Moscow and St. Petersburg: the past and the present.

I follow the Moskva
Down to Gorky Park
Listening to the wind of change
An August summer night
Soldiers passing by
Listening to the wind of change.

Wind of change: perfect words to describe Moscow and St. Petersburg.

Two cities very similar and at the same time so different from one another.

Which one did I like the most? Difficult to say, precisely because of their diversity.

During the journey, I would have answered Moscow, without any doubt. Today, almost two weeks after returning, I realize that I miss St. Petersburg very much.

Russia - Moscow and St. Petersburg

And it is from St. Petersburg, once Leningrad, that the journey begins: a very "European" city welcomes me, completely different from what I expected.

The road from the airport to the center, shows a succession of modern buildings very similar to each other and very basic, wide streets and very (very very) busy, almost a bit "cold", let me say.

The hotel is closed to the Central Station and the Nevskyi Prospect (in Russian "Prospekt" means boulevard, so Boulevard Nevskyi), the main street of the city, where locals, shops overlook, restaurants for a total length of over 2km.

The guide, Anastasia, immediately begins to tell the story of the city, of the various vicissitudes that over the years have followed: from its foundation in 1703 by the will of Peter the Great to the siege of Leningrad by the German army during the Second World War.

A thousand facets of a metropolis torn between history and avant-garde: surely what is most striking is order and cleanliness. There are no graffiti, very clean streets, no rubbish.

In the following days, Anastasia takes us to visit the wonders of the city: the Church of the Savior on Spilled Blood, the Church of St. Isaac, the Russian national library, the Admiralty Palace, the canals and islands that make up the city and the Hermitage, one of the most important museums in the world.

We also move out of the metropolitan context to visit Peterhof, the Tsar's palace, on the shores of the Gulf of Finland, where numerous palaces and water games entertain the thousands of tourists who daily crowd the estate.

And then again towards Puškin (called the Tsar's Village) where the Catherine Palace stands, the summer residence of the Tsars of Russia: here you can admire the Camera Amber. A show unique in the world that, unfortunately, it is not possible to photograph, but believe me, it leaves you breathless.

From St. Petersburg station to Moscow: about 730 kilometers with the fast train. 3 hours and 30 minutes through the russian countries.

We have the chance and the luck to cross the almost uninhabited Russian countryside, where from time to time some Dacia (country houses built in wood) get mixed up in nature.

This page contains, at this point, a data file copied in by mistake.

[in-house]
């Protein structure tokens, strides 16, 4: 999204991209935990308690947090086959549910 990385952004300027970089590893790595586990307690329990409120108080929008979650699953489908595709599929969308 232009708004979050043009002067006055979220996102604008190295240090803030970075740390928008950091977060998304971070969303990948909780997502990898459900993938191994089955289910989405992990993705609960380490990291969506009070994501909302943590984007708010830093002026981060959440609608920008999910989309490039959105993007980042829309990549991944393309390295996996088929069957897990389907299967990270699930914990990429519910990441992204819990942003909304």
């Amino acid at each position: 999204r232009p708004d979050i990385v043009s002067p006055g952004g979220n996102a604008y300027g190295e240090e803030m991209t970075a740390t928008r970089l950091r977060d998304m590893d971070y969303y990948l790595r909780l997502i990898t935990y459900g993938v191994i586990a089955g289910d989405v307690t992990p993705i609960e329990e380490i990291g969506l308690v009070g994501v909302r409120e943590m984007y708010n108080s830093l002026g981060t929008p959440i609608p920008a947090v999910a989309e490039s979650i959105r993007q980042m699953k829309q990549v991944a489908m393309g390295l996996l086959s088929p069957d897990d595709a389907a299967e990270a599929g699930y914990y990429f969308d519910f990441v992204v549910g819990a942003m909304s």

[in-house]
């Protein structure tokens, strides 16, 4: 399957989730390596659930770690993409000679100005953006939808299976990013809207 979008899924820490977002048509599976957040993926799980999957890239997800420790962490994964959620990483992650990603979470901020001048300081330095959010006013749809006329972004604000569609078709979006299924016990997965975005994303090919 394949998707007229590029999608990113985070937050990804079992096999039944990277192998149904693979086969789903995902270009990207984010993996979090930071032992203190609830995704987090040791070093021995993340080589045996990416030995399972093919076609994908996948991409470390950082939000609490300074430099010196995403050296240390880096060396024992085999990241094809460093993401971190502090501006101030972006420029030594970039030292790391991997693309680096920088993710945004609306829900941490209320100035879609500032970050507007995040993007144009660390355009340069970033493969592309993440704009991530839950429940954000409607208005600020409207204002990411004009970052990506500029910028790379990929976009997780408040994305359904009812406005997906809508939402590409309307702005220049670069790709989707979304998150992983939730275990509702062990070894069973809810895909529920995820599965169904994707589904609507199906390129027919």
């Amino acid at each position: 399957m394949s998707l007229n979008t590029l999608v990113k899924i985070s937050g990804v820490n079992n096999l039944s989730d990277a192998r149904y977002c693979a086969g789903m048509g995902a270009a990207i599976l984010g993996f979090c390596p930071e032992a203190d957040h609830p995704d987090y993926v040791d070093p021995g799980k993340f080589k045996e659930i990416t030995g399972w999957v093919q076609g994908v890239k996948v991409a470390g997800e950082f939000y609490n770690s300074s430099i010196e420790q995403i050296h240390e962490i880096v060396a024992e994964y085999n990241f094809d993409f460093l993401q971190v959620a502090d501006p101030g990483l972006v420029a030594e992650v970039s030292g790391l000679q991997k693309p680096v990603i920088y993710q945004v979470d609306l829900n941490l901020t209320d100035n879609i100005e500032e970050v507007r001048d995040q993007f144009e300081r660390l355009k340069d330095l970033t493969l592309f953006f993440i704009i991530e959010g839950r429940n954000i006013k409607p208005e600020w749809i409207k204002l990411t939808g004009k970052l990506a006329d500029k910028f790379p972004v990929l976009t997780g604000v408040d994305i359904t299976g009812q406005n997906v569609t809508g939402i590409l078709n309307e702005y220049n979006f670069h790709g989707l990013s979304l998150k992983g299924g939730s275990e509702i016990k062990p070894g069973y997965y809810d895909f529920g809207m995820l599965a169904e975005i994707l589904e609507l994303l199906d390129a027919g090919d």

The arrival and the approach with Moscow is a bit shocking: at the Leningrad station (Moscow has the Leningrad station and St. Petersburg the Moscow station! Strange things!) time seems to stand still: very old, small (especially if we think that Moscow makes about 14 million inhabitants), not very clean and almost left to itself.

The bus that awaits us is no better: an old bus with cracked glass, floor mats that come off the bottom, electrical wires held up with adhesive tape: a world completely different from St. Petersburg. But basically, this is the Russia I expected.

Our new guide, Elena, begins to tell us something about the city and teach us some new term in Russian: it was essential for us to be able to order two fresh beers, given the sultry fall that accompanied us throughout the journey. Dva Piva Bol'shoy : two big beers, can always be served!

Outside the station, unlike the approach, a wonderful city appears, with huge streets, skyscrapers in the background and a thousand golden domes.

From almost every corner of the city, the Kremlin is always the background, with the domes of St. Basil and its marvelous colors.

Also in Moscow, the hotel is centrally located, 15 minutes walk from the Red Square, which we are preparing to visit at sunset.

The banks of the Moscova, the most important river in the city, are wonderful at that time: the elegant buildings that line it, the bridges, the boats that continually ferry tourists around the city, resemble pieces of a crib.

And then "she", the Red Square, the most amazing thing you can see: not so much for its beauty in itself, but for the thousands of lights that decorate it. It feels like entering Santa's village. Everything turns into a fairy tale.

Even Elena, like Anastasia, leads us through the city: the Soviet quarters, the city, the Kremlin, the church of San Basilio, the hill of sparrows, Izamailov and the underground: every station is a work of art. Gorgeous!

On the last day, we decide to break away from the group and start walking around Moscow: about 25 kilometers on foot to admire every corner of the city. A few hours to relax in Gorskyi Park, the statue of Peter the Great, the Red Chocolate Factory, a last look at the Kremlin and Red Square and, alas, the holiday comes to an end.

Of course Russia will leave me with only positive memories: cleaning first of all, education of people and safety. Both Moscow and St. Petersburg are very safe cities where it is possible to walk alone day and night without any danger.

Thanks for the hospitality and see you soon! Surely we will meet again ... maybe in winter!